Police briefed on cannabis law changes

Police briefed on cannabis law changes

Public Health Minister Anutin Charnvirakul inspects cannabis-based products on display at the Public Health Ministry in Nonthaburi province last month. (Photo: Pattarapong Chatpattarasill)
Public Health Minister Anutin Charnvirakul inspects cannabis-based products on display at the Public Health Ministry in Nonthaburi province last month. (Photo: Pattarapong Chatpattarasill)

Police will be unable to arrest anyone in possession of cannabis when it’s officially removed from the Category 5 narcotics list on Thursday, according to the Office of the Narcotics Control Board (ONCB).

The ONCB on Wednesday outlined to police nationwide how, in most cases, cannabis will not be considered an illicit drug from Thursday when a Ministry of Public Health announcement published in the Royal Gazette on Feb 9 takes effect.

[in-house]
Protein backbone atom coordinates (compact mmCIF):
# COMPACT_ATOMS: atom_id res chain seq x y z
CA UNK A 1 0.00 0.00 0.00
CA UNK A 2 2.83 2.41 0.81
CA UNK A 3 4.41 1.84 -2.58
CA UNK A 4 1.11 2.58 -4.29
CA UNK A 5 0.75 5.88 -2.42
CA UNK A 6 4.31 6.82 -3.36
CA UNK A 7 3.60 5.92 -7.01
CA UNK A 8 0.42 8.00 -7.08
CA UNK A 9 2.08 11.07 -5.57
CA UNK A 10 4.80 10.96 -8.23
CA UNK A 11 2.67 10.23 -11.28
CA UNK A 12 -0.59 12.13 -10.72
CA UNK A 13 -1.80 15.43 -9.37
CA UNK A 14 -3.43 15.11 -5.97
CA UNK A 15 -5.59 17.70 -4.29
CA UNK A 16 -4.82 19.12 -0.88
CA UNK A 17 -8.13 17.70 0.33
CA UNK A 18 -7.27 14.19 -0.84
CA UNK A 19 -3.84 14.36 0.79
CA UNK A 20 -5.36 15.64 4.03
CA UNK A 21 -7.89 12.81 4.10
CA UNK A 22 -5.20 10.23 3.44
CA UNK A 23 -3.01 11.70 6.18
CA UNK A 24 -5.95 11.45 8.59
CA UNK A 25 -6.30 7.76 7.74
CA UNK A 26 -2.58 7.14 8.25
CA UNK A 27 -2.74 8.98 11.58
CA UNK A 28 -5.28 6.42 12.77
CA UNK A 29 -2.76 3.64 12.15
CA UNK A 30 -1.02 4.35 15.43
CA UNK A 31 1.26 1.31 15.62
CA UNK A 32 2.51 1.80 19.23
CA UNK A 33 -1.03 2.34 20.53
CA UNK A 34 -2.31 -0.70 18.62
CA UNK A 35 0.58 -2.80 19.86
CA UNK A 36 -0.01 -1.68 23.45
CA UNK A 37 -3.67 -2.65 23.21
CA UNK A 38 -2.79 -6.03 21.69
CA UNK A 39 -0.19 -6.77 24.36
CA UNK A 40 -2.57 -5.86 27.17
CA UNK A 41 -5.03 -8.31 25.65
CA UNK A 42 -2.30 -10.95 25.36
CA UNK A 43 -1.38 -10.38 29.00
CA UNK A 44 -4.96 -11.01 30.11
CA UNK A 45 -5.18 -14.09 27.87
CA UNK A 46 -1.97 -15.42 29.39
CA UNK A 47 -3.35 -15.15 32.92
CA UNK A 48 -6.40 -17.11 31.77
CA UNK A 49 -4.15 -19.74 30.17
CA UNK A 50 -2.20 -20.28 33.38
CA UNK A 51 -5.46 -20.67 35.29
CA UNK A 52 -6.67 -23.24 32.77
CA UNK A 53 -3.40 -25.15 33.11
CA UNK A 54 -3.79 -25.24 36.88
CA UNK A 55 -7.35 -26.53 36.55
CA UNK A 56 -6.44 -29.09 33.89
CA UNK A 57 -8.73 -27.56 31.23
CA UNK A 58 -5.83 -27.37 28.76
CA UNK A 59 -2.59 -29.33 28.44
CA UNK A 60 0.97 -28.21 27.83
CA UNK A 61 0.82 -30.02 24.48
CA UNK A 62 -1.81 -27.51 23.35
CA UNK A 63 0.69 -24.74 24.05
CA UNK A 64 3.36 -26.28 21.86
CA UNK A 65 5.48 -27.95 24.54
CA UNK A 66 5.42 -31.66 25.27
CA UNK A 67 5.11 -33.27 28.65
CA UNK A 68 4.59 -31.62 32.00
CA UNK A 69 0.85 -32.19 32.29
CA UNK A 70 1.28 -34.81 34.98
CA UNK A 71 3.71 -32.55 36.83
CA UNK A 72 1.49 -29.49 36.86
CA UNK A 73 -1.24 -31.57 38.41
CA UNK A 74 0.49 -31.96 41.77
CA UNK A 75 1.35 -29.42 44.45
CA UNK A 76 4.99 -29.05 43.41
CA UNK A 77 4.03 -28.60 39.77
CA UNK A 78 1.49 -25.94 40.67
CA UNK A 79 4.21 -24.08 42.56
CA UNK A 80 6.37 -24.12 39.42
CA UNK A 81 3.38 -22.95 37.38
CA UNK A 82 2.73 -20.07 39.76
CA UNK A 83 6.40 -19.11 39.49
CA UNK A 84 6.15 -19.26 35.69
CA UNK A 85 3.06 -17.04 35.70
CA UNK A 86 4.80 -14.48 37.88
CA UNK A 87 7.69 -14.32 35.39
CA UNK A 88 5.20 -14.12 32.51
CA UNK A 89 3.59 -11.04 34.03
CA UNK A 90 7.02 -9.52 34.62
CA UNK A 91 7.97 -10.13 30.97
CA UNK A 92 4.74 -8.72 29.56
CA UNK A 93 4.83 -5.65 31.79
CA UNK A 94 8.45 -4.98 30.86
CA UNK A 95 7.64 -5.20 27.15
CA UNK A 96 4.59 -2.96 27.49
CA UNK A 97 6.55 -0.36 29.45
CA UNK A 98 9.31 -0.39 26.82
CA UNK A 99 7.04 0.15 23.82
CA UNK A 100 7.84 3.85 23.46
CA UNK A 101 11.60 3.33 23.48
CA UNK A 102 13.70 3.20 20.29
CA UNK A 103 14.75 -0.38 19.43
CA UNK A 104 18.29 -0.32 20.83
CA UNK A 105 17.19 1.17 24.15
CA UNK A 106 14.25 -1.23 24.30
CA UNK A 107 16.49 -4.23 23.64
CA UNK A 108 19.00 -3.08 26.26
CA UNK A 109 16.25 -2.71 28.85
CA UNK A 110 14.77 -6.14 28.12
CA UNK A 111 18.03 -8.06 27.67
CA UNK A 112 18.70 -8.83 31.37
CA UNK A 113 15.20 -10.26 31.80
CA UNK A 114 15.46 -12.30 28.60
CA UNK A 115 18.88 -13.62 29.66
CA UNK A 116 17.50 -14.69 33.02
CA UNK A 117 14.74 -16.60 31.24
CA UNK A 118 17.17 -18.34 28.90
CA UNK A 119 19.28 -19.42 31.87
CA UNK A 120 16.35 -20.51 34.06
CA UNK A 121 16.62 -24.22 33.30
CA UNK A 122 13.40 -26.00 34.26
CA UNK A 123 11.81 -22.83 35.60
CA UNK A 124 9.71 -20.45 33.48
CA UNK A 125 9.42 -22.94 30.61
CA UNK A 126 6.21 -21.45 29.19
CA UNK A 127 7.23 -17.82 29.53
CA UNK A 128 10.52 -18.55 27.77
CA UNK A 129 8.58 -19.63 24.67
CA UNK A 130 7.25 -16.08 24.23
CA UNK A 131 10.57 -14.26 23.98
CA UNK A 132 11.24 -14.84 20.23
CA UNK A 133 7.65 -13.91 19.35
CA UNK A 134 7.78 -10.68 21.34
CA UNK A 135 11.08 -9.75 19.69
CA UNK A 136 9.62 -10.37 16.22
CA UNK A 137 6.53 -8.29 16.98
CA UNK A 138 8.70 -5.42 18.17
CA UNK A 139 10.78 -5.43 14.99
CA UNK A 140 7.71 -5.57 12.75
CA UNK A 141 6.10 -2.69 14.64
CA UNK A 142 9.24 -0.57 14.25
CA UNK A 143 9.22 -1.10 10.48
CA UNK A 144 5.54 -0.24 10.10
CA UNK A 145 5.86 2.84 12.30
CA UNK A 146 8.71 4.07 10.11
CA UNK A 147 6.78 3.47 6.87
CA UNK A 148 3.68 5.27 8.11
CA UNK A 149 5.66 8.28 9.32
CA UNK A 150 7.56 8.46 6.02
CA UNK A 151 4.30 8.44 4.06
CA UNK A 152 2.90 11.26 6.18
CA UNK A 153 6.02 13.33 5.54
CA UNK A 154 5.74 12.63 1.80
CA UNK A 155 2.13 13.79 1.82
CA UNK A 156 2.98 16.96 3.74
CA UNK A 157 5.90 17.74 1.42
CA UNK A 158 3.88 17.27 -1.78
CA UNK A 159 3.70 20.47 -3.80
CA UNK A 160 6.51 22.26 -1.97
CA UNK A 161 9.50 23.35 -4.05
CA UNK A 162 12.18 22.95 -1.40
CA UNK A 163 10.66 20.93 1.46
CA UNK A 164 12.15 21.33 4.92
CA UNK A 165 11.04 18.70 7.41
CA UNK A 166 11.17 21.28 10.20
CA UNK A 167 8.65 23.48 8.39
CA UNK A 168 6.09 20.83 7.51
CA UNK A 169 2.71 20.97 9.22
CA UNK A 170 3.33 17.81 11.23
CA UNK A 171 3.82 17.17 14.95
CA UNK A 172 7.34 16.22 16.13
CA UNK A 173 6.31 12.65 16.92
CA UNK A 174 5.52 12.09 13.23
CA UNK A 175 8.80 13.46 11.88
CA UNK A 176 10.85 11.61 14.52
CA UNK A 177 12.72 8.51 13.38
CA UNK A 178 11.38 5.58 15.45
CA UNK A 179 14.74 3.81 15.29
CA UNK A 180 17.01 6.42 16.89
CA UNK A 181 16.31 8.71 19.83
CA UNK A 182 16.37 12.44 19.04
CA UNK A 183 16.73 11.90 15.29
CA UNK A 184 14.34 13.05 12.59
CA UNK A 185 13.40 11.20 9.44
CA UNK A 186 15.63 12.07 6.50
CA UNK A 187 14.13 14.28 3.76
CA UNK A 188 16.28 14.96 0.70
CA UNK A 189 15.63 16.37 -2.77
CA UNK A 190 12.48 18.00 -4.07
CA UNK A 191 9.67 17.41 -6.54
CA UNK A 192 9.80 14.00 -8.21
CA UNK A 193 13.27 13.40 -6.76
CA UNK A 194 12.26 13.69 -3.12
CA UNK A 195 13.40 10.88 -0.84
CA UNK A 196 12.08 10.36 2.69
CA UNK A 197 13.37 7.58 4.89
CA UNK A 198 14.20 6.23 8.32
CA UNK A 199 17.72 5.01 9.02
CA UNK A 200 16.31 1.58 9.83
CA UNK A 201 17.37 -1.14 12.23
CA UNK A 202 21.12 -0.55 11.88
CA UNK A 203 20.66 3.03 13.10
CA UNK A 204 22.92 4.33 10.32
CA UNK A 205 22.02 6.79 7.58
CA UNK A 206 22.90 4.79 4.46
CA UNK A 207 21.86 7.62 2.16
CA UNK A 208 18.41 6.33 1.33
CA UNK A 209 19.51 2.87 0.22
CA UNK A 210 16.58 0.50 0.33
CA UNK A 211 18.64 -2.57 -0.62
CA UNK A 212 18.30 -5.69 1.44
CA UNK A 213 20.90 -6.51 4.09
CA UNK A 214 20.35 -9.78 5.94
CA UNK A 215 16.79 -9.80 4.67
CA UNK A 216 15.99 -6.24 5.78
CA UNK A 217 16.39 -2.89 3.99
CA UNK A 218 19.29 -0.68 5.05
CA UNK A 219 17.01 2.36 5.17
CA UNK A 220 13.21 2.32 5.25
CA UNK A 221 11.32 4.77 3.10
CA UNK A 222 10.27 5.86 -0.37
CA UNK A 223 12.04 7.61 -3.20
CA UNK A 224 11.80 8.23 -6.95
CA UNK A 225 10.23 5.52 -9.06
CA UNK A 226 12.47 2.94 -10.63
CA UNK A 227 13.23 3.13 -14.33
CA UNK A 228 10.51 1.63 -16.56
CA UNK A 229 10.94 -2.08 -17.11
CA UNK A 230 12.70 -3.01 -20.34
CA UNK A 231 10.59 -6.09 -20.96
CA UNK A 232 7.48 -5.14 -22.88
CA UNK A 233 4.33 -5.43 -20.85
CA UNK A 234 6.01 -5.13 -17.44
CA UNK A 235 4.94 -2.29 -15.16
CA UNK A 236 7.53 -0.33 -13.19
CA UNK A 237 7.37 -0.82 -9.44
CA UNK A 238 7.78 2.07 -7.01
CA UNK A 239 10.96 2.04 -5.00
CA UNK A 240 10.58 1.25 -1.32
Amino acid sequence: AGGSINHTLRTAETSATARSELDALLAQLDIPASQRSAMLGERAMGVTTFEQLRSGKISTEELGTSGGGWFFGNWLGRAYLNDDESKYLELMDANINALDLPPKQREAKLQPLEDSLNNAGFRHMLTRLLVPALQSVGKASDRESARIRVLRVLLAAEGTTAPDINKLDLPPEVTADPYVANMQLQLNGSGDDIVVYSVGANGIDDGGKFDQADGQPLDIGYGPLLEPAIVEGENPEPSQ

This means that the production, import, export, distribution, consumption, and possession of cannabis will be formally legalised. However, cannabis oil extracts that contain more than 0.2% of tetrahydrocannabinol (THC), the main psychoactive compound in cannabis, will still be recognised as a category 5 substance and regulated under laws pertaining to narcotics control and suppression.

“If police officers find any products that have cannabis oil without permission or that are not certified by the Food and Drug Administration, police can seize those products for later running at a THC lab for testing before pressing charges against wrongdoers,” said a ONCB source.

Police cannot arrest those who possess cannabis or grow the plant for personal use.

Despite permission allowing homegrown cannabis, the law prohibits using cannabis buds as a cooking ingredient.

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